It’s always the fallout that gets ’em. Celebrities too often seem to have the idea that admitting a mistake will diminish their luster, so that an initial small error becomes compounded with denial and evasion afterwards. The latest tarnished star: Neil deGrasse Tyson.
Tyson made a small mistake: in a couple of talks, he falsely quoted George W. Bush. Several people scrambled to track down the juicy quote, didn’t find it, and pointedly pointed this pointy fact out to him, which in Tyson’s words, went like this:
When eager scrutinizers looked for the quote they could not find it, and promptly accused me of fabricating a Presidential sentence. Lawyers are good at this. They find something that you get wrong, and use it to cast doubt on everything else you say. Blogosphere headlines followed, with accusations of me being a compulsive liar and a fabricator.
NO. That’s not how you respond. Allow me to help out, Dr Tyson. Here’s how it should go:
Appreciate the assistance with improving your accuracy.
Thank you for pointing that out to me.
A brief explanation is appropriate.
Human memory is fallible, and I clearly confabulated and misattributed the quote.
Admit and apologize.
I was wrong, and retract that comment.
Promise to correct the behavior (this is important, and note, if you continue to do the same thing in the future, you’ve really screwed over your reputation.* Sincerely change).
I won’t use that quote in the future.
See? Not hard. Keep it short. Keep it simple. Keep it clear. Move on. Critic is either satisfied, or looks petty if they keep harping on it. But jeez, you were wrong, as all of us mere humans are now and then, acknowledge it and do better.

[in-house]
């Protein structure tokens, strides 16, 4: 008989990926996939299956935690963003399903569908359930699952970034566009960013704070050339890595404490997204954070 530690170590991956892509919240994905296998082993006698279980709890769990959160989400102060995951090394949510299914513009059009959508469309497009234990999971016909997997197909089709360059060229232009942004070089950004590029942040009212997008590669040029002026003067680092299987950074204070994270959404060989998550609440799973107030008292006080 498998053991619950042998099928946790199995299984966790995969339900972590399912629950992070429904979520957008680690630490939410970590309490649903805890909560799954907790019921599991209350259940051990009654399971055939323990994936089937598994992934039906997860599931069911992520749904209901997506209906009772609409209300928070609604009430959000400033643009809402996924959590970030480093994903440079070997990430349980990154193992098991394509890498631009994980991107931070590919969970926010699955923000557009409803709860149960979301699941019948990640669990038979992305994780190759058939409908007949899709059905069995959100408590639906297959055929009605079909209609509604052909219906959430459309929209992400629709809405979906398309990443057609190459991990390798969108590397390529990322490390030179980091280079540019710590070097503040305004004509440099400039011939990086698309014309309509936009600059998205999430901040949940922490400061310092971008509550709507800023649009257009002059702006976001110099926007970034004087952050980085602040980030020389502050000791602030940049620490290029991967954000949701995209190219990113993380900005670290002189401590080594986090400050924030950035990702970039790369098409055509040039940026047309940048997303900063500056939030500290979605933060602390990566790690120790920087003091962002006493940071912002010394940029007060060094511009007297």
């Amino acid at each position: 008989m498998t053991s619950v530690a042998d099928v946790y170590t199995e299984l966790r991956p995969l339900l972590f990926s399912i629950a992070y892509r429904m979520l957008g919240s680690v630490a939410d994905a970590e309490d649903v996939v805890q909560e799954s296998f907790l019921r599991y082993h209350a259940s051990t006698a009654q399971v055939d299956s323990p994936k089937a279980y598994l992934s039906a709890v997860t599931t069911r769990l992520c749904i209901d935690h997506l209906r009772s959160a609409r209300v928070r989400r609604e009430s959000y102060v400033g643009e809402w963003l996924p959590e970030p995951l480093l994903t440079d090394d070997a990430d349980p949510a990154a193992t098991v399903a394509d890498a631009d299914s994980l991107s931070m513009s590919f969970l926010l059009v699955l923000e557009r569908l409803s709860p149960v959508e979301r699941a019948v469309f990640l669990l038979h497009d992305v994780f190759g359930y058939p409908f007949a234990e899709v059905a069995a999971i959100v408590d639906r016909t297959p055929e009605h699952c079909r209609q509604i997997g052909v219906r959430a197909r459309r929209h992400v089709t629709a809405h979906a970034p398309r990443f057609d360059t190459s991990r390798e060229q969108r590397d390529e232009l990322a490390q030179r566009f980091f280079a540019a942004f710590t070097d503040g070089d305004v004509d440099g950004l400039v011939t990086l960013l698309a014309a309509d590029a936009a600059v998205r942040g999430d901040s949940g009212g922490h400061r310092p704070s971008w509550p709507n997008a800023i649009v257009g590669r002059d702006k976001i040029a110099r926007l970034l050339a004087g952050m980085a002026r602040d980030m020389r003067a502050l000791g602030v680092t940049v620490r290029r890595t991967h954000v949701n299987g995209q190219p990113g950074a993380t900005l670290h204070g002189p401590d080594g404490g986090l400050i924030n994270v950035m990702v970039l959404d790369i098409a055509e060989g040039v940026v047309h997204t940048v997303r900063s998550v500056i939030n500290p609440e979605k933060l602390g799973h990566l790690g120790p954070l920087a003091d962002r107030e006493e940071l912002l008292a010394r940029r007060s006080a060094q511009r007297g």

Otherwise, congratulations: you’ve just given a group of conservative religious morons who already despise you a hammer to bash you with, and bash you accurately. The extended dodge just gives more ammunition to the critic, which he can use appropriately (to find more examples of errors, and use them to accuse you of being fast and loose with the facts) or inappropriately (as this critic does, to start quoting theology and use your evasiveness to prop up idiotic arguments about god). Either way, you’re doing yourself, and the rest of us, no favor.
*That would be the Duane Gish approach, who repeatedly had factual errors in his presentations pointed out to him, but would then blithely continue using them in subsequent presentations. Creationists can do that because they don’t have a reputation for honesty, anyway. Don’t be Duane Gish.